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That evening we went to a local festival which was to celebrate the imdependence of Chile. We got to meet the mayor and was filmed by the local TV station, we felt like guests of honour as the mayor was presented to us! We saw some traditional dancing by the local children and had some very nice food.
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On our second day in Pucón we decided to head to the national park to attempt the ascent to the top of Volcán Villarrica, an active volcano near Pucón standing at 2847m high. During the day you can see puffs of smoke coming out of the top from the town of Pucón.
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It was a very tough day as we began the trek. We had been kitted out in lots of flouroescent gear so it was easy to keep track of where all our team were, but we very quickly started to separate up into the slow and slower groups. The views as we went up were amazing and it was difficult to comprehend how far we had actually come.
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The snow was pure white and when we started our walk at 9am there was hardly anyone else on the piste, so we found it quite difficult to navigate the way being the first to tred the path that day. The scenery was beautiful and the I couldn´t stop taking photos (when I did actually manage to look up from concentrating on where I was walking!). The ice picks that we were using were leaving a brilliant ice blue hole in the ice which I tried to capture:
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I wasn´t finding the walk easy, becoming quite out of breath very quickly. I managed to take my mind off the task ahead by just concentrating on my breathing. We stopped for a 20 minute break about half way up the mountain to re-fuel and catch our breath. Here is a picture of what I left behind when I got up:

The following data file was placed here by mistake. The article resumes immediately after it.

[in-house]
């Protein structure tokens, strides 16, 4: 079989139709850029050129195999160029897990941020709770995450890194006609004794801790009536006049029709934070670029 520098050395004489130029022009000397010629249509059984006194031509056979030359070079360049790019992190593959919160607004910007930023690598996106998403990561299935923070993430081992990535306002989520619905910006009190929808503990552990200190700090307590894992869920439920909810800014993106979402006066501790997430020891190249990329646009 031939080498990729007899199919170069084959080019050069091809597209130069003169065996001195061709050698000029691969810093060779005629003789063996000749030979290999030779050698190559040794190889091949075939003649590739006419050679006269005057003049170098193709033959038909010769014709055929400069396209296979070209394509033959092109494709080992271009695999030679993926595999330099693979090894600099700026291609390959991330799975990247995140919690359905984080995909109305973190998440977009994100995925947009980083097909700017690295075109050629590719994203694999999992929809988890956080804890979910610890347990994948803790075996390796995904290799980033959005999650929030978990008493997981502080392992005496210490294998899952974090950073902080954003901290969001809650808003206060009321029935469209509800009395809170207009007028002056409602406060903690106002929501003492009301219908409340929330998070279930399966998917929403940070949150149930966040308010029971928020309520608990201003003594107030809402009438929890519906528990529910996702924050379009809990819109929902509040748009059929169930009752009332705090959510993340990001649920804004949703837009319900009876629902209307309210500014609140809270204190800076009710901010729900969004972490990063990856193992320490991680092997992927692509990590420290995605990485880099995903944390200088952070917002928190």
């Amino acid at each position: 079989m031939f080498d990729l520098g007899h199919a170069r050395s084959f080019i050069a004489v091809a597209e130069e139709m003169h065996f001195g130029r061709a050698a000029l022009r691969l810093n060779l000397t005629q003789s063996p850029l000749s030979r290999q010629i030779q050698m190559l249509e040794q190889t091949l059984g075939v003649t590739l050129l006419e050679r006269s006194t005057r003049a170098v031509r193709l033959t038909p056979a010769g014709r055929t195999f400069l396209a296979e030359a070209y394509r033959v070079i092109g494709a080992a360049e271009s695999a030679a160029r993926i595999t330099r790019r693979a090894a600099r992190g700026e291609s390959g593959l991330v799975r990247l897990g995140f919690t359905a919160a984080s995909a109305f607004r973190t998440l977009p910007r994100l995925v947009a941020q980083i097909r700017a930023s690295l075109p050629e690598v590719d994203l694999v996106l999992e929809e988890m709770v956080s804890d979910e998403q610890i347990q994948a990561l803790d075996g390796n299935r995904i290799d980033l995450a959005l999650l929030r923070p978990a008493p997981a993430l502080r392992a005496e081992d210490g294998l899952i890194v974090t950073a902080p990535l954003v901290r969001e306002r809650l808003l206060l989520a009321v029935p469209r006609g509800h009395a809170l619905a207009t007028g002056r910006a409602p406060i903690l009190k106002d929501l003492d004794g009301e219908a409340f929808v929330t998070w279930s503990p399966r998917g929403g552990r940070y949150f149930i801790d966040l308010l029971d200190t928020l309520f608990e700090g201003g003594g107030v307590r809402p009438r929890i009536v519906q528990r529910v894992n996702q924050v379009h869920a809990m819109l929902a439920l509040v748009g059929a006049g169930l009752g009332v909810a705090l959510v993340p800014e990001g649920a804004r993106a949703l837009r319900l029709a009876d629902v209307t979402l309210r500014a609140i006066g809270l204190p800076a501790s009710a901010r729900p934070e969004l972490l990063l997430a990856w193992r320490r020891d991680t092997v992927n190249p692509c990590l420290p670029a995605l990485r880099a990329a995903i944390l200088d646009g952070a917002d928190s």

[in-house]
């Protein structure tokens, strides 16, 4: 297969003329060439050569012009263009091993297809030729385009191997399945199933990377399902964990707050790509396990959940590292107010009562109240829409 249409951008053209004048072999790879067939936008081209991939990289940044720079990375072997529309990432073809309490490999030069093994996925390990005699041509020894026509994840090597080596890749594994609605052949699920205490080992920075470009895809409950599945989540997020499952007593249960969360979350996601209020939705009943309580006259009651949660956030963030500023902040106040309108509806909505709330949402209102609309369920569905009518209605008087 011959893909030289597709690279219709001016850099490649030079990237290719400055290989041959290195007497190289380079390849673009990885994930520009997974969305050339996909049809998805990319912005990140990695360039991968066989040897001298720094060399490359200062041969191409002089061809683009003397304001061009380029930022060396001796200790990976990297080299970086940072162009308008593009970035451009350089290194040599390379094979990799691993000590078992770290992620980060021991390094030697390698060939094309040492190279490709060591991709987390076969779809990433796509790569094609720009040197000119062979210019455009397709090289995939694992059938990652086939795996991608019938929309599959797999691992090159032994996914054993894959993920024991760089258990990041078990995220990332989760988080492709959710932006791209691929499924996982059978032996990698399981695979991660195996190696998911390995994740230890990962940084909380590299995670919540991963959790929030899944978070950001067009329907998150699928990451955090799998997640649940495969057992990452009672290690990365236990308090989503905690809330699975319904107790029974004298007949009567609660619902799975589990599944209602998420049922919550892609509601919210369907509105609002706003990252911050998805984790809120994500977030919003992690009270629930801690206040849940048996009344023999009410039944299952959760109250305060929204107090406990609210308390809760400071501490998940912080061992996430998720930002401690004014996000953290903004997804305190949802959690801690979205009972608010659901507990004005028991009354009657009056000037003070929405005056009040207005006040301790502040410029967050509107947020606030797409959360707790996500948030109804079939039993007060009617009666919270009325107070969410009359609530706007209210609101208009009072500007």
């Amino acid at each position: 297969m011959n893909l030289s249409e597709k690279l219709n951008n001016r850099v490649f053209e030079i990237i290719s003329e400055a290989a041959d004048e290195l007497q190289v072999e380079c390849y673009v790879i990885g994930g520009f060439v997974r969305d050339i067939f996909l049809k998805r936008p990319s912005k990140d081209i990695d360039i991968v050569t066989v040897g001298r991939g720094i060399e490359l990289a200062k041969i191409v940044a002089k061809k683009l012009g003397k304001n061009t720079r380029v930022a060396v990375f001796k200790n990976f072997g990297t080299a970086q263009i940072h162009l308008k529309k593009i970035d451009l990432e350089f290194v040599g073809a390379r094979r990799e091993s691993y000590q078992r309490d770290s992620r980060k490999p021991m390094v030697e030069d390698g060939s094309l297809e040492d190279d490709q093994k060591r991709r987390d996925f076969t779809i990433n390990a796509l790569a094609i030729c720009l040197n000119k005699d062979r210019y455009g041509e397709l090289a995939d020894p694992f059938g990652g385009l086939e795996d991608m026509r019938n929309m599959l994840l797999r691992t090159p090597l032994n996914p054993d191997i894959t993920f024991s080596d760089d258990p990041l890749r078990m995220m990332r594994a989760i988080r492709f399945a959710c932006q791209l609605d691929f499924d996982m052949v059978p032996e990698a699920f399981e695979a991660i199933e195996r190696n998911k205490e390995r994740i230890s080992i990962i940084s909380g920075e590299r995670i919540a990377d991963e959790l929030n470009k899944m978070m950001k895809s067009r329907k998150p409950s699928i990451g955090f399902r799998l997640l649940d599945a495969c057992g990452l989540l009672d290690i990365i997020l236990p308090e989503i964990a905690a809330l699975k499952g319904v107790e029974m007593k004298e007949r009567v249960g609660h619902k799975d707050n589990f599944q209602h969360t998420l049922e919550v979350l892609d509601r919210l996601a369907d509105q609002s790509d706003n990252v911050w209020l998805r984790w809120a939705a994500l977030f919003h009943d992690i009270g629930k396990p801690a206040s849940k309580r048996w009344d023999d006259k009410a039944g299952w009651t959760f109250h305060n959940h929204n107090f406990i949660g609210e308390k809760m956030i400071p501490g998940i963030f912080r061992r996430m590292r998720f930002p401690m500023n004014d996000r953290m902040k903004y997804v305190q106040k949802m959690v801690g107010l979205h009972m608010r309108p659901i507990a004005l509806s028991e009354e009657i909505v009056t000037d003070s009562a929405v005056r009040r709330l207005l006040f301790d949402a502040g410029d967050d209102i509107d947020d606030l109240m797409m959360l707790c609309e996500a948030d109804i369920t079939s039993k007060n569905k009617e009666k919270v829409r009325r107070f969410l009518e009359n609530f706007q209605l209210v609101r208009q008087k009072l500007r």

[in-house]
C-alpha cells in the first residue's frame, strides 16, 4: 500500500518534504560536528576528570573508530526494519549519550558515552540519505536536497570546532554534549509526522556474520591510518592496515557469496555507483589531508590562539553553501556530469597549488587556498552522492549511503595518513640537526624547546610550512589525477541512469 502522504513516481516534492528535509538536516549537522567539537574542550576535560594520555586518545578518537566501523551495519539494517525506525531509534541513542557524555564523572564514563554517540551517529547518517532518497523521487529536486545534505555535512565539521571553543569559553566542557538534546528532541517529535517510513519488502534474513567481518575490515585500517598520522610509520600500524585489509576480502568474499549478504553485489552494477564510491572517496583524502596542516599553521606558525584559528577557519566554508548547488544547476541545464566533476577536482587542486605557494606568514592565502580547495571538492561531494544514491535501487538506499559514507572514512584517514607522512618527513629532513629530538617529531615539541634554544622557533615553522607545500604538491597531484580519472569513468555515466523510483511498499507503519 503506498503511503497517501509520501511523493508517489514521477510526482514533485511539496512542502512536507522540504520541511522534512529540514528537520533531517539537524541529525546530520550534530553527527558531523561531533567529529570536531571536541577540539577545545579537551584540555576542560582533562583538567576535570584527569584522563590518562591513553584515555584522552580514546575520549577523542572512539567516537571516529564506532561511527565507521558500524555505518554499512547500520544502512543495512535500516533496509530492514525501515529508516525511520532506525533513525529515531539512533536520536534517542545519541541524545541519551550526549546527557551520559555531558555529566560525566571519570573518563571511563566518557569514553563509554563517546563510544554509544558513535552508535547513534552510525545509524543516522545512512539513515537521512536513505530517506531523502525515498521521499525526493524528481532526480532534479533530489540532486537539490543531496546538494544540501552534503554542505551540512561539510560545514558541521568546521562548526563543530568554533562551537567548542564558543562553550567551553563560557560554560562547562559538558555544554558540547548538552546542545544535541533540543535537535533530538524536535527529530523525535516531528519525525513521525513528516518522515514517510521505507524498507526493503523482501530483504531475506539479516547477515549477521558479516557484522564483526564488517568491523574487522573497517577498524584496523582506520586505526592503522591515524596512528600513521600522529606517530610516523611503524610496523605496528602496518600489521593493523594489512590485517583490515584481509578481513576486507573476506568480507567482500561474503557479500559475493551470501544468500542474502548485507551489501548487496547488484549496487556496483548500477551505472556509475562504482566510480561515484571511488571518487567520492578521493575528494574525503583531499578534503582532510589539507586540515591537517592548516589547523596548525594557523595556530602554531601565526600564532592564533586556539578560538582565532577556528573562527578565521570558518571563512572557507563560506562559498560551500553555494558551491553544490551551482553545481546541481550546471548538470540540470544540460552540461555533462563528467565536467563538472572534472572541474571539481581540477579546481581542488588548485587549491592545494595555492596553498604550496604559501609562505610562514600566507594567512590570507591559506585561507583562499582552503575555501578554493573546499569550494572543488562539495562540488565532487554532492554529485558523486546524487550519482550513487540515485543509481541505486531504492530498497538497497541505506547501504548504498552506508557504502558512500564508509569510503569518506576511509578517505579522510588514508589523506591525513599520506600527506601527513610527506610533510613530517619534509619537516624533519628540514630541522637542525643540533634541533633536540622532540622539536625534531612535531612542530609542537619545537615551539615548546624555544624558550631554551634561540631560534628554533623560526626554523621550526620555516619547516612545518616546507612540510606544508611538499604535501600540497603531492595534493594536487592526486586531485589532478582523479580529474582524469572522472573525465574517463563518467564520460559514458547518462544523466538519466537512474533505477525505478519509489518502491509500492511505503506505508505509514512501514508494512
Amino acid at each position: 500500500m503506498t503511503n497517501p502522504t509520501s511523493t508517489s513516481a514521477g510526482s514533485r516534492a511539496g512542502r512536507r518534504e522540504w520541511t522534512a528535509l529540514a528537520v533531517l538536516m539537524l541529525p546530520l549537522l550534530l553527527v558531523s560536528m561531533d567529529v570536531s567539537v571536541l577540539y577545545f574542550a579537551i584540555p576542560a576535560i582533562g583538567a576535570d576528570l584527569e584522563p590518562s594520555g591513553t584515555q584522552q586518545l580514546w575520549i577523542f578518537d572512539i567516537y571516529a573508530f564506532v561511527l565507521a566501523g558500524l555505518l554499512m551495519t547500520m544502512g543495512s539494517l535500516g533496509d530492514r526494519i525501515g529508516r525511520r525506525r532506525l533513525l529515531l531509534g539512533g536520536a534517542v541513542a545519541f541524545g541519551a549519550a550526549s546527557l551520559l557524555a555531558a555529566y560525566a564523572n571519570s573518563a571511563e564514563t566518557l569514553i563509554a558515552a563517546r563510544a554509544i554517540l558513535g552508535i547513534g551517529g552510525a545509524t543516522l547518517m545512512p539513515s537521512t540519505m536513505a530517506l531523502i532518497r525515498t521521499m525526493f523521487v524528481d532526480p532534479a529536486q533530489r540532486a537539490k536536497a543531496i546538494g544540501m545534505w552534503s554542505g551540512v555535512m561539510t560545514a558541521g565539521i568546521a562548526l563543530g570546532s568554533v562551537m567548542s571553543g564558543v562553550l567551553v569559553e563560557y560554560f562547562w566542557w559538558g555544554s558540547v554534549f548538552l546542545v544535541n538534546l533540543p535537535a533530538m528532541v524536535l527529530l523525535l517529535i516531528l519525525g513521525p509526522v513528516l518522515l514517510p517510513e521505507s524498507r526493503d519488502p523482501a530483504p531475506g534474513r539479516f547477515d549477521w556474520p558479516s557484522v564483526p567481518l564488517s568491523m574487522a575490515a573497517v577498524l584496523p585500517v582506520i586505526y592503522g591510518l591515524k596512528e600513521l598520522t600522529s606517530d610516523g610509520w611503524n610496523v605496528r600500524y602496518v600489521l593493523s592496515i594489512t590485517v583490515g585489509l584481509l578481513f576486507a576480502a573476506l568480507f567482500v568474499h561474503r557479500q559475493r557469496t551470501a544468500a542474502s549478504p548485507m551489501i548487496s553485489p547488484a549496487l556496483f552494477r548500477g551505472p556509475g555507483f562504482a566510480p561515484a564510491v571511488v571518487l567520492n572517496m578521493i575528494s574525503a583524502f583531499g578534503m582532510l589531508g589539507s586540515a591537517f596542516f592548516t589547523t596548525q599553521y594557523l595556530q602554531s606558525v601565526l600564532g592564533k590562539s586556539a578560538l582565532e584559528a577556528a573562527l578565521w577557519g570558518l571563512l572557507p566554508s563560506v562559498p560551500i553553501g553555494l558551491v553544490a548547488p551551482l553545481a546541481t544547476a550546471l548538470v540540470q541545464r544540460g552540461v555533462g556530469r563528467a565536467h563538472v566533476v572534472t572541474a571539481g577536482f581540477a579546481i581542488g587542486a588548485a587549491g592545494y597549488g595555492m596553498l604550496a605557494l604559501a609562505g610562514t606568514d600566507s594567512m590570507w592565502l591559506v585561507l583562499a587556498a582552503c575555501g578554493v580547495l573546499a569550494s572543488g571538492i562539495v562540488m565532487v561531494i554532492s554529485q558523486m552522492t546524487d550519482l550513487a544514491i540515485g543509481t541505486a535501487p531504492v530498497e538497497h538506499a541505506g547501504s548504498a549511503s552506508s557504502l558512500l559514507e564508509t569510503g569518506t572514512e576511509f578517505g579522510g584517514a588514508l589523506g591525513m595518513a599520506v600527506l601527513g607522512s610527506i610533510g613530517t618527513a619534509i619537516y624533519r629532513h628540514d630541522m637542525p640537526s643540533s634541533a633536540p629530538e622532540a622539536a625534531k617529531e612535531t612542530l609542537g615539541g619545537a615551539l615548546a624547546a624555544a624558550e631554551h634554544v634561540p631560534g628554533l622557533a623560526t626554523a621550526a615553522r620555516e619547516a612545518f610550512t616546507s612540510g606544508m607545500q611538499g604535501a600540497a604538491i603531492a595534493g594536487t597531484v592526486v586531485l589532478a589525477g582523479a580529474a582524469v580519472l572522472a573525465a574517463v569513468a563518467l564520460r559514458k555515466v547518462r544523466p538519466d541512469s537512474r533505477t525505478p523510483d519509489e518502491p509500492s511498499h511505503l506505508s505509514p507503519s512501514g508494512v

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After the break we carried on walking up, but my legs started to feel weak and I was running out of energy quickly. I managed to make it about halfway up when I decided to turn back with a couple of other girls, whilst the rest of the group carried on further. I felt a little deflated but knew it was the right decision for me. It later turns out that only one person (Paul), the eldest of our group managed to make it to the top to actually look down into the crater (all it was was a big black hole and no bubbling lava as we had expected). I was therefore secretly relieved that I hadn´t gone through all the hassle of treking to the top just for that!

On the way down we started to walk but found it really difficult as we kept disappearing into the snow and falling over in every direction. Leanne, Alex and I were in fits of giggles so much that it was making it even more difficult to walk!
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Once we got a bit further down we strapped on some sheets and slid down the mountain on our bums. This was so much fun and made up for the dissappointment of not making it to the top.
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When Leanne, Alex and I made it to the bottom we had to wait for several hours until the rest of the group came back down, so I began to kill some time by taking a few arty shots:
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Everyone was very tired after a hard day:
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even the guide!
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So we cooked a yummy communal meal of steak and salad.
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Posted by slking 18:29 Archived in Chile Comments (0)